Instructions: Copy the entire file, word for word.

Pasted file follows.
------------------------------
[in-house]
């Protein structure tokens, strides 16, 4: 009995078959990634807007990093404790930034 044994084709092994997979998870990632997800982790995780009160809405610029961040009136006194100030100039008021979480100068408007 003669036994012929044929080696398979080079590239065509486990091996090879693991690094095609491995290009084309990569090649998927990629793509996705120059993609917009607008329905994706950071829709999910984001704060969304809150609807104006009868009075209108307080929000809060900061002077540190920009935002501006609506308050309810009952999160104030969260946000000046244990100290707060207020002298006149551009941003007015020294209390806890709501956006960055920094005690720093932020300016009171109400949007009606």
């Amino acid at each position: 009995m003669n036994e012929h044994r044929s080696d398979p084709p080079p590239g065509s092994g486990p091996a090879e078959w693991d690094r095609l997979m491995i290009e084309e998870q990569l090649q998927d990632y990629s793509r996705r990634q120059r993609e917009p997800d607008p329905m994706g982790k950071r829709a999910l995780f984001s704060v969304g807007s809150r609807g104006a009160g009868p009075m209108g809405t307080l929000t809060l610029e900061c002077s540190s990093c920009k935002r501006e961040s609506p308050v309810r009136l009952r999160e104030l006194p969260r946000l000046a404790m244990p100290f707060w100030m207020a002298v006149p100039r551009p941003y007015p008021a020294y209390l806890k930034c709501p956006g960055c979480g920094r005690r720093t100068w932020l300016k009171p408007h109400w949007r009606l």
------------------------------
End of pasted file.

[in-house]
């Protein structure tokens, strides 16, 4: 009995078959990634807007990093404790930034 044994084709092994997979998870990632997800982790995780009160809405610029961040009136006194100030100039008021979480100068408007 003669036994012929044929080696398979080079590239065509486990091996090879693991690094095609491995290009084309990569090649998927990629793509996705120059993609917009607008329905994706950071829709999910984001704060969304809150609807104006009868009075209108307080929000809060900061002077540190920009935002501006609506308050309810009952999160104030969260946000000046244990100290707060207020002298006149551009941003007015020294209390806890709501956006960055920094005690720093932020300016009171109400949007009606």
């Amino acid at each position: 009995m003669n036994e012929h044994r044929s080696d398979p084709p080079p590239g065509s092994g486990p091996a090879e078959w693991d690094r095609l997979m491995i290009e084309e998870q990569l090649q998927d990632y990629s793509r996705r990634q120059r993609e917009p997800d607008p329905m994706g982790k950071r829709a999910l995780f984001s704060v969304g807007s809150r609807g104006a009160g009868p009075m209108g809405t307080l929000t809060l610029e900061c002077s540190s990093c920009k935002r501006e961040s609506p308050v309810r009136l009952r999160e104030l006194p969260r946000l000046a404790m244990p100290f707060w100030m207020a002298v006149p100039r551009p941003y007015p008021a020294y209390l806890k930034c709501p956006g960055c979480g920094r005690r720093t100068w932020l300016k009171p408007h109400w949007r009606l």